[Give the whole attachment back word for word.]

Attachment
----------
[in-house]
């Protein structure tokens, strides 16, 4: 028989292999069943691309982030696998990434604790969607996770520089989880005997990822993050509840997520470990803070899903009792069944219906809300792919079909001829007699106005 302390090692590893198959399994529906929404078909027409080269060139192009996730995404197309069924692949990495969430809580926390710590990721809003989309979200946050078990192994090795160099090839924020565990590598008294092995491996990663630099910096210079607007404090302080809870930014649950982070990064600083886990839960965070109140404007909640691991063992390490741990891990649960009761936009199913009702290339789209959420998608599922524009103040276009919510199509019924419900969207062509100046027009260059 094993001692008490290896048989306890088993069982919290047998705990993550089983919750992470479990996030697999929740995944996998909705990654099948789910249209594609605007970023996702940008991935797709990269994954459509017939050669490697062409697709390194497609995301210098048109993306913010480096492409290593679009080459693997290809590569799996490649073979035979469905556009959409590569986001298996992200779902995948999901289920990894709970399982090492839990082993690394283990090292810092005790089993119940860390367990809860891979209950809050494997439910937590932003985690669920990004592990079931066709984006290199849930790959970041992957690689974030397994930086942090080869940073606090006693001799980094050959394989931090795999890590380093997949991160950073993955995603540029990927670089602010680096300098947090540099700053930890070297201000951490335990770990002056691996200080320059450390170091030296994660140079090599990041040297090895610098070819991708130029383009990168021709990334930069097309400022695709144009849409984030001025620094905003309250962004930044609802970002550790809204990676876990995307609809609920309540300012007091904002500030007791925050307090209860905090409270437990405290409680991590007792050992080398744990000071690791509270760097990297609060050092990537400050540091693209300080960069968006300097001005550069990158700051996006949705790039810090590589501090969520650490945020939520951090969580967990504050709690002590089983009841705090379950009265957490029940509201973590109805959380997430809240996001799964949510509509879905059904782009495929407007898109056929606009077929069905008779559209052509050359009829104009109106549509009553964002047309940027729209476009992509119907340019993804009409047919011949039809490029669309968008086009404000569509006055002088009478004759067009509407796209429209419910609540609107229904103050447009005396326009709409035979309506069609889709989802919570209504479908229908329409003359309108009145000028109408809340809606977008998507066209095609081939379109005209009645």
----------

[in-house]
């Protein structure tokens, strides 16, 4: 028989292999069943691309982030696998990434604790969607996770520089989880005997990822993050509840997520470990803070899903009792069944219906809300792919079909001829007699106005 302390090692590893198959399994529906929404078909027409080269060139192009996730995404197309069924692949990495969430809580926390710590990721809003989309979200946050078990192994090795160099090839924020565990590598008294092995491996990663630099910096210079607007404090302080809870930014649950982070990064600083886990839960965070109140404007909640691991063992390490741990891990649960009761936009199913009702290339789209959420998608599922524009103040276009919510199509019924419900969207062509100046027009260059 094993001692008490290896048989306890088993069982919290047998705990993550089983919750992470479990996030697999929740995944996998909705990654099948789910249209594609605007970023996702940008991935797709990269994954459509017939050669490697062409697709390194497609995301210098048109993306913010480096492409290593679009080459693997290809590569799996490649073979035979469905556009959409590569986001298996992200779902995948999901289920990894709970399982090492839990082993690394283990090292810092005790089993119940860390367990809860891979209950809050494997439910937590932003985690669920990004592990079931066709984006290199849930790959970041992957690689974030397994930086942090080869940073606090006693001799980094050959394989931090795999890590380093997949991160950073993955995603540029990927670089602010680096300098947090540099700053930890070297201000951490335990770990002056691996200080320059450390170091030296994660140079090599990041040297090895610098070819991708130029383009990168021709990334930069097309400022695709144009849409984030001025620094905003309250962004930044609802970002550790809204990676876990995307609809609920309540300012007091904002500030007791925050307090209860905090409270437990405290409680991590007792050992080398744990000071690791509270760097990297609060050092990537400050540091693209300080960069968006300097001005550069990158700051996006949705790039810090590589501090969520650490945020939520951090969580967990504050709690002590089983009841705090379950009265957490029940509201973590109805959380997430809240996001799964949510509509879905059904782009495929407007898109056929606009077929069905008779559209052509050359009829104009109106549509009553964002047309940027729209476009992509119907340019993804009409047919011949039809490029669309968008086009404000569509006055002088009478004759067009509407796209429209419910609540609107229904103050447009005396326009709409035979309506069609889709989802919570209504479908229908329409003359309108009145000028109408809340809606977008998507066209095609081939379109005209009645």